Is Mexico’s Grounded Interjet Eying A Return To The Skies?

The ceased Mexican airline Interjet is close to having a business plan that could lead to a comeback in 2022, according to local media reports. Nevertheless, there’s a long way to go before the carrier can even begin to think about flying again. Let’s investigate further.

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Interjet wants to come back but faces a lot of challenges before flying again. Photo: Getty Images

What’s the status of Interjet?

The Mexican carrier Interjet ceased operations in December 2020, following several years in economic disarray. There were many causes to its problems, including the decision to acquire a Sukhoi Superjet fleet. Interjet was the third most important carrier in Mexico and had the second-most extensive international map route after Aeromexico when it stopped flying.

Despite the success of the brand, in economic terms, Interjet was in severe trouble. According to the airline itself, it has around US$1.25 billion in debt with several parties, like its former employees, the Mexican tax authority, suppliers, lessors, and more.

Additionally, the airline is facing a bankruptcy process in Mexico that is yet to start formally. In the meantime, the airline and Argoss Partners, an advisory firm, have worked on a business plan to make Interjet fly again.

According to Bloomberg, there’s already a plan that calls for debt forgiveness of over 90%. It also has partial payment to workers, preliminary agreements for new aircraft leases, and a new management team. The objective is not to let die Interjet and resume operations in 2022.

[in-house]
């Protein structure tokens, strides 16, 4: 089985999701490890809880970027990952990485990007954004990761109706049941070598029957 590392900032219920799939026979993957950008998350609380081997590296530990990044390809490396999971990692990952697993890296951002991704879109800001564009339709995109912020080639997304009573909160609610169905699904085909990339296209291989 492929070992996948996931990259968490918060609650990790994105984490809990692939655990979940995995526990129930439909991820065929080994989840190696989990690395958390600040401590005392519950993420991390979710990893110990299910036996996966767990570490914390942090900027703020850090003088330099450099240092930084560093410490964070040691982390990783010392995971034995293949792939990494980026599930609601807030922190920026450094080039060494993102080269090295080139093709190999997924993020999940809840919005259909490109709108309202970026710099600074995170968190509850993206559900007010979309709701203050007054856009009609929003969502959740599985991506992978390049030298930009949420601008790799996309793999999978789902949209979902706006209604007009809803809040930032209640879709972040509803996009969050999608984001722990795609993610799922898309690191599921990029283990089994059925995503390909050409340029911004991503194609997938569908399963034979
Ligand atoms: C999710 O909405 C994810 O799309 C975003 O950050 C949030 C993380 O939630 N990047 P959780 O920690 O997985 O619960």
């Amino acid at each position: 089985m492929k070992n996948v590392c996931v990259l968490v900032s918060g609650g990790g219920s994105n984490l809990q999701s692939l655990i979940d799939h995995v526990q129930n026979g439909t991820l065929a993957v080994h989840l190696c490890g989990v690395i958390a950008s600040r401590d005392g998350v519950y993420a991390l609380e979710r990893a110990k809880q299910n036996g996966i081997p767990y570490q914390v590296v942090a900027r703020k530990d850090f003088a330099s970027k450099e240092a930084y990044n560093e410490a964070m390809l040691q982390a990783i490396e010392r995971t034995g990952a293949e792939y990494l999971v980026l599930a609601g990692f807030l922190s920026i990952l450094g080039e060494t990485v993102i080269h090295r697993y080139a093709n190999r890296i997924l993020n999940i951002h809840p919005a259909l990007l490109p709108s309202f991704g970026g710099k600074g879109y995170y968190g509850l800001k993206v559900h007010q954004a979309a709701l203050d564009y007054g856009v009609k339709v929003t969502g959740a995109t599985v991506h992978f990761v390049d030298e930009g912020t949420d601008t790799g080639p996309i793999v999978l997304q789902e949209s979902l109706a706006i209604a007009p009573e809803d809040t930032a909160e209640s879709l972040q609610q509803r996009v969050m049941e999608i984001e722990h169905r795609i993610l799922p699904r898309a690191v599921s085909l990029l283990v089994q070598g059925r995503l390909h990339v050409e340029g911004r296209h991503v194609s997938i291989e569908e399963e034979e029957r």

Nevertheless, the road ahead is trickier than it looks.

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Interjet faces approximately US$1.25 billion in debt. Photo: Getty Images

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Former Interjet owner looked by Interpol

Earlier this month, the International Criminal Police Organization (Interpol) published a capture order for one of Interjet’s former owners, Miguel Alemán Magnani.

Mr. Magnani is a Mexican businessman that helped to launch Interjet in 2005. Nevertheless, he now faces criminal charges for tax evasion of approximately US$3.2 million. Last year he sold most of his stake at Interjet, and now he is just a minority stakeholder. Magnani exited Mexico earlier this year.

In the meantime, Interjet also faces many challenges. As stated before, it has around US$1.25 billion in debt, and a bankruptcy process in Mexico is not as beneficial for the company as a Chapter 11 in the US. Throughout Mexican airlines bankruptcies history, none has exited successfully.

There’s also the problem of the brand. The Interjet name is now tarnished due to a year of flight cancellations, unuseful vouchers, lack of payment, and more.

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The Mexican airlines have quickly gained the market share Interjet left. Photo: Getty Images.

What can happen going forward?

Interjet doesn’t have an easy path forward. The airline has lost all momentum it could gain during its 15-year history. It no longer has the public trust and has lost every single route and slot it had.

Moreover, while Interjet has been grounded, other airlines have acted and gained market share. The Mexican low-cost carriers Volaris and Viva Aerobus have already resumed their pre-pandemic traffic levels and have even grown.

Interjet used to be a key player on the international market, connecting with several US cities and some countries in Central and South America, for example, Colombia. Since it stopped flying, not one but three airlines have launched new routes between Mexico and Colombia.

If Interjet wants to fly again, many things have to happen. Among them, the airline’s management has to get to an agreement with the Mexican authorities regarding its tax debt, with its former employees regarding payments, and with suppliers regarding late payments.

What do you think will happen with Interjet? Do you think it will ever fly again? Let us know in the comments.